During our initial conference with her, Ms Janeson has provided to us a copy of your correspondence issued on 4 May 2014 and received by her on 6 May 2014, which we are presently reviewing.

Following the completion of our review and consideration, and the taking of further instructions from Ms Janeson, we will revert to you by way of further correspondence.

We remain, dear sir, your faithful servants,

Eagle, Concord, Badger, Unicorn and Smith

Legalese Example 2 – Latin

Nothing screams “I’m writing in legalese” quite like the odd Latin phrase thrown in for good measure.

Of course, we have to be a little careful in our judgment here, because there are some technically latin words like “affidavit” and “caveat emptor” which have really become words that have an English meaning. As these words become more prevalent in the legal system they are probably less “legalese” and more just “legal English”.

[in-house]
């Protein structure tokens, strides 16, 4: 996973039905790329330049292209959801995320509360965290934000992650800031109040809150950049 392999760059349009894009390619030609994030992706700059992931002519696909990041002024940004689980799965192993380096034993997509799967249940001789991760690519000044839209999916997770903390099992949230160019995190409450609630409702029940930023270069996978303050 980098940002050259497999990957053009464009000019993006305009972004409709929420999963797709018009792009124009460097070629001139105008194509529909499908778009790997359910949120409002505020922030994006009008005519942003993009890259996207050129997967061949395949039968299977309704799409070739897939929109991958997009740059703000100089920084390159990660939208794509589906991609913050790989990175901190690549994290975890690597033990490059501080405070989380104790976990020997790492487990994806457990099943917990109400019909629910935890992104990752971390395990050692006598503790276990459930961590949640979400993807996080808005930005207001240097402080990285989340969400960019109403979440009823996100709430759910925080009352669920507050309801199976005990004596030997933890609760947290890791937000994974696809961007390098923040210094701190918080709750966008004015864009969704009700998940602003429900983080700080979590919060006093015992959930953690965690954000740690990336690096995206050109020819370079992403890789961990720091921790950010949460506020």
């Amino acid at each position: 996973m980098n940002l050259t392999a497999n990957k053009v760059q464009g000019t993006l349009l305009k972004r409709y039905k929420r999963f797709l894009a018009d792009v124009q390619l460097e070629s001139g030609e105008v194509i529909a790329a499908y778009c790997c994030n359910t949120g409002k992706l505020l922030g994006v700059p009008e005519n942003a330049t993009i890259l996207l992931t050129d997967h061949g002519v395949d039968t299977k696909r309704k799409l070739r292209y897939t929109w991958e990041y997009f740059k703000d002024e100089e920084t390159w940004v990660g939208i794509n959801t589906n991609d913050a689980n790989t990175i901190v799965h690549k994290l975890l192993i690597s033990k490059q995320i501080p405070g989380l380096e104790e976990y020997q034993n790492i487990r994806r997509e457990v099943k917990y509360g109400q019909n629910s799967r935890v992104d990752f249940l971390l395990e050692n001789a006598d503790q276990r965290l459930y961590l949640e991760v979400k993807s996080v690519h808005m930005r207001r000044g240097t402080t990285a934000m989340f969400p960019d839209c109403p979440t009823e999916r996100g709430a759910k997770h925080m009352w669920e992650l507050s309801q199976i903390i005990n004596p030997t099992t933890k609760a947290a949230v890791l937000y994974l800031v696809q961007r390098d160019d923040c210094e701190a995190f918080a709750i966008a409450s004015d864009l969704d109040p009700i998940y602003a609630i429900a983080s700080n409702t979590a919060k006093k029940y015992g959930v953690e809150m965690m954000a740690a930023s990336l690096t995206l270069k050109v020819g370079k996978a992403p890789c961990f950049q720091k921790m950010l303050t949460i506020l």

Here are some core latin legalese phrases that seem to creep in when lawyers decide to write things (in no particular order):

  • prima facie – I’m sure you’ve heard of this one, and it’s probably one of the first pieces of Latin that lawyers become exposed to. It means “on the face of it” but is usually used in connection with whether someone, absent a defence, can make out a case against the other party.
  • nunc pro tunc – this one usually comes up in terms of fixing things as if they had never been broken.  It means “now for then” and crops up if you need a Court to fix an earlier order or decision in way that makes it apply from the original date, rather than just the date it was fixed.